Skip to main content

Topical Questions

Volume 677: debated on Wednesday 10 June 2020

If she will make a statement on her departmental responsibilities. Happy birthday from Blyth Valley, Mr Speaker. Does my right hon. Friend agree that to tackle the virus, so that we can all be safe from future waves of infection— (903066)

I want to put on the record that black lives matter. We must listen to those communities that face discrimination, and solve the unconscious biases that still create injustice and lost potential. My Department will redouble its efforts to drive out discrimination and support the poorest countries to achieve genuine mutual prosperity free of prejudice. That struggle for equality is exactly why it was so important last week that the UK brought together, via video link, the London 2020 global vaccine summit as part of a 60-country effort. A historic $8.8 billion was raised to vaccinate the world’s poorest people. Gavi will immunise 300 million more children as a result.

Sorry about that, Mr Speaker, and happy birthday again.

Does my right hon. Friend agree that in order to tackle this virus so that we can all be safe from future waves of infection the international community must work together, co-ordinating and increasing support for vulnerable countries, and delivering the appropriate international financial and health system assistance?

Strong, resilient health systems are vital to national and global health security, and to helping to protect the world from infectious diseases, including covid. The UK has so far pledged £764 million of UK aid to help end the covid-19 pandemic, in support of the co-ordinated international response through the international financing institutions, multilaterals and global health initiatives, alongside DFID programmes. Through our multilateral partnerships and our regional and national programmes, we support developing countries to make their domestic healthcare systems stronger and more resilient and to better prepare for, prevent, detect and respond to health crises, including covid.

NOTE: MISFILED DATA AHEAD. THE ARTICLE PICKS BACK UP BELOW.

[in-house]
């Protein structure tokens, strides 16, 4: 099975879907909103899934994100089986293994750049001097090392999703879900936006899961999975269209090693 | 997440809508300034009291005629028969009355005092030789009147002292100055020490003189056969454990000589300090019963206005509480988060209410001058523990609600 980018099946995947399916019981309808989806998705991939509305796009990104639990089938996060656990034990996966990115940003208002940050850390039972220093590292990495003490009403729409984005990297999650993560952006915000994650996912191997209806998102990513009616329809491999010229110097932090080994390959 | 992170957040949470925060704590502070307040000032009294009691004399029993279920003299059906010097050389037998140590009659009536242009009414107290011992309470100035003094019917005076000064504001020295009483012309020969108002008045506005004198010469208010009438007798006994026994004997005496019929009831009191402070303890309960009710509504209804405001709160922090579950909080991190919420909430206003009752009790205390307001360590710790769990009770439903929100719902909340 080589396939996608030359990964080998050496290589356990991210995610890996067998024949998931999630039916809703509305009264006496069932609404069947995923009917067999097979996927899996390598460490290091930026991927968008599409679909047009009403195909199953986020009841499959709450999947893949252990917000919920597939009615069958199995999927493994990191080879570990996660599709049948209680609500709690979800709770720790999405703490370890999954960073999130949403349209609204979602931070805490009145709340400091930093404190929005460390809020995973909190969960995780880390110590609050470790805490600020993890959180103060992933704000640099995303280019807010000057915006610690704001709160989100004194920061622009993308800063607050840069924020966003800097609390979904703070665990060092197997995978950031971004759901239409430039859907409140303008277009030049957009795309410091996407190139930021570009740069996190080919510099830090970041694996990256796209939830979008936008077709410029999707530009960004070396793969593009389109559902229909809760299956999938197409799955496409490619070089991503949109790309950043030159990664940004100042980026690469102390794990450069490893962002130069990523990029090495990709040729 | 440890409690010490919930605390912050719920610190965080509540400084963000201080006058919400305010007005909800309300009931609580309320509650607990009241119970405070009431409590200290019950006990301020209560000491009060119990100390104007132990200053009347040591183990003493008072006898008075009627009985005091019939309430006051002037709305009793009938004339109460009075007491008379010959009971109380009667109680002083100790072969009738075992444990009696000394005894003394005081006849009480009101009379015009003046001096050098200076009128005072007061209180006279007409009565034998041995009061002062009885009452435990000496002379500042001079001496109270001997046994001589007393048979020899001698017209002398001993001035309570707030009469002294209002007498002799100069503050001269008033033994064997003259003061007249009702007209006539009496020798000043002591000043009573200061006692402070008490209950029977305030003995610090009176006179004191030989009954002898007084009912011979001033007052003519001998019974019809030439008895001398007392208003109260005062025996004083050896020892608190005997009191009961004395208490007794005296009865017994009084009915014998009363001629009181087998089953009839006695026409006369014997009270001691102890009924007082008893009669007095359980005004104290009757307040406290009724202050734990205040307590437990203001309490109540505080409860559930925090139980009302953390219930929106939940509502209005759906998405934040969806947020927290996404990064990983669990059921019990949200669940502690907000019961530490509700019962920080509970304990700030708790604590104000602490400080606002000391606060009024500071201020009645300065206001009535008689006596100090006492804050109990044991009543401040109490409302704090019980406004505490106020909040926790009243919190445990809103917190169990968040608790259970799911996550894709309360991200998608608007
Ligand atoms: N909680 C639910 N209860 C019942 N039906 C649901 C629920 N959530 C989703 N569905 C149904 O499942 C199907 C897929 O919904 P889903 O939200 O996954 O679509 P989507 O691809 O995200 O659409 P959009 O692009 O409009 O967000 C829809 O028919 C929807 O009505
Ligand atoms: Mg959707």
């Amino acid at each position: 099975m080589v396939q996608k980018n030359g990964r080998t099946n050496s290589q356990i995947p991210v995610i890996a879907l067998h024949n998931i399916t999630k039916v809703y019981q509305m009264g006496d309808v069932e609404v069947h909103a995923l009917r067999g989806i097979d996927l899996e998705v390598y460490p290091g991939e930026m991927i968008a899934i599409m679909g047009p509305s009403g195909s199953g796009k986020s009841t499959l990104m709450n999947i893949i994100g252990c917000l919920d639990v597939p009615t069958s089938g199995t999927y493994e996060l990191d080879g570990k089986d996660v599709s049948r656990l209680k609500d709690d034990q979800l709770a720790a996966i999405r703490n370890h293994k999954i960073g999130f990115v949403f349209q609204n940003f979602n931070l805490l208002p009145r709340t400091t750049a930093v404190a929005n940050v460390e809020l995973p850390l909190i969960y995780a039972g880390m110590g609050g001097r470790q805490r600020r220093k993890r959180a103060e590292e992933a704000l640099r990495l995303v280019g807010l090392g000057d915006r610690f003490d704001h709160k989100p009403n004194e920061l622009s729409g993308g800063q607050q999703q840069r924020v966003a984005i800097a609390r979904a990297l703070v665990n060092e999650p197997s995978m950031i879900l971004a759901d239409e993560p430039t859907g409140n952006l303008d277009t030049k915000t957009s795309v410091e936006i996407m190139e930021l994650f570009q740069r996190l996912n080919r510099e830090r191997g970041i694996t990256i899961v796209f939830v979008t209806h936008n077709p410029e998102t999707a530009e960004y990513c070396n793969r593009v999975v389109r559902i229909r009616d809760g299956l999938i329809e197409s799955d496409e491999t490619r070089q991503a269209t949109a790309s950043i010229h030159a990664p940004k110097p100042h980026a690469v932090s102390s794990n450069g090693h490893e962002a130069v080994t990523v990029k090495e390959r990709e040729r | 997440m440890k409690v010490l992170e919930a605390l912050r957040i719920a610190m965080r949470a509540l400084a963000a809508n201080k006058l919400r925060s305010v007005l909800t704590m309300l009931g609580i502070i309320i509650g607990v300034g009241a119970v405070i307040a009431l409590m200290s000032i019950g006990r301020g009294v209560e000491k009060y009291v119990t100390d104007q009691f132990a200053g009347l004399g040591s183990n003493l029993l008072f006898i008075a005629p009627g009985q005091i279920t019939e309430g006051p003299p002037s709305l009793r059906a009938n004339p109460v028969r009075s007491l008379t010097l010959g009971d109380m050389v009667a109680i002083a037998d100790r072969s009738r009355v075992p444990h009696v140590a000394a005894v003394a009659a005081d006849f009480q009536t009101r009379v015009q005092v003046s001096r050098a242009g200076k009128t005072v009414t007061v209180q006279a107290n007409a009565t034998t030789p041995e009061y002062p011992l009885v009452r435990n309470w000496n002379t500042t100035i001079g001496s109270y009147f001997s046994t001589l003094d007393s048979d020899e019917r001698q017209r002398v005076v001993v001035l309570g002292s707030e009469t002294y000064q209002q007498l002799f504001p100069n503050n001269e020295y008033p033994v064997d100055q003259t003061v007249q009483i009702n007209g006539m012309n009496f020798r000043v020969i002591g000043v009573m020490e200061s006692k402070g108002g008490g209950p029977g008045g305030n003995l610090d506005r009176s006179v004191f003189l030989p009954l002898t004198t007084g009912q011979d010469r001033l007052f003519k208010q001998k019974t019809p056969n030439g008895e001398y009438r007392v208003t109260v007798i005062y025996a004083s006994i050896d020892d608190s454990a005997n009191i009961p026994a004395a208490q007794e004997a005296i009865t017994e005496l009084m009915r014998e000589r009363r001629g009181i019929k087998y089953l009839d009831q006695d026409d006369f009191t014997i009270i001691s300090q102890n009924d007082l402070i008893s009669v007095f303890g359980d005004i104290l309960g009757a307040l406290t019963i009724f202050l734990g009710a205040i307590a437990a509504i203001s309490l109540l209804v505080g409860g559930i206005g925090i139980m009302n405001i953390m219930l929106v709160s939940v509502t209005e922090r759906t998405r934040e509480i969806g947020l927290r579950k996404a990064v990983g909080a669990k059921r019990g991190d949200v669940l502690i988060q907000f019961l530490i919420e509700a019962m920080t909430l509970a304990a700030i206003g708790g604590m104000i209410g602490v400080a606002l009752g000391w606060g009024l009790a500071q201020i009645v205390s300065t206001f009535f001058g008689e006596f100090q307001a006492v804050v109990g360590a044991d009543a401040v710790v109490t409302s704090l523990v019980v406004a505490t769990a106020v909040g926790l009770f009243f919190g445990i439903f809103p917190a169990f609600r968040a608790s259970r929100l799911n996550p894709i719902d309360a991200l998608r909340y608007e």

Penblwydd hapus, Mr Speaker.

The UK’s Commonwealth Development Corporation does important work, but deeply concerning evidence has come to light, thanks to the work of Finance Uncovered, regarding CDC investments in Myanmar, including $30 million in an internet service provider called Frontiir, which, on the orders of the Myanmar Government, has blocked independent news sites reporting on atrocities taking place against the Rohingya. Will the Secretary of State now urge CDC to immediately divest from this company? Is she sure that none of the other microfinance programmes being supported is indirectly helping the Myanmar regime?

The UK Government condemn any action to restrict the freedom of expression of journalists, and have repeatedly raised the issue of internet restrictions and shutdowns at the highest level with the Myanmar Government, but, after going through due diligence, CDC invested in Frontiir to extend internet access to more people in Myanmar and to combat poverty. The company has followed the international Global Network Initiative standards by posting transparency statements so that users know whether the site has limitations upon it.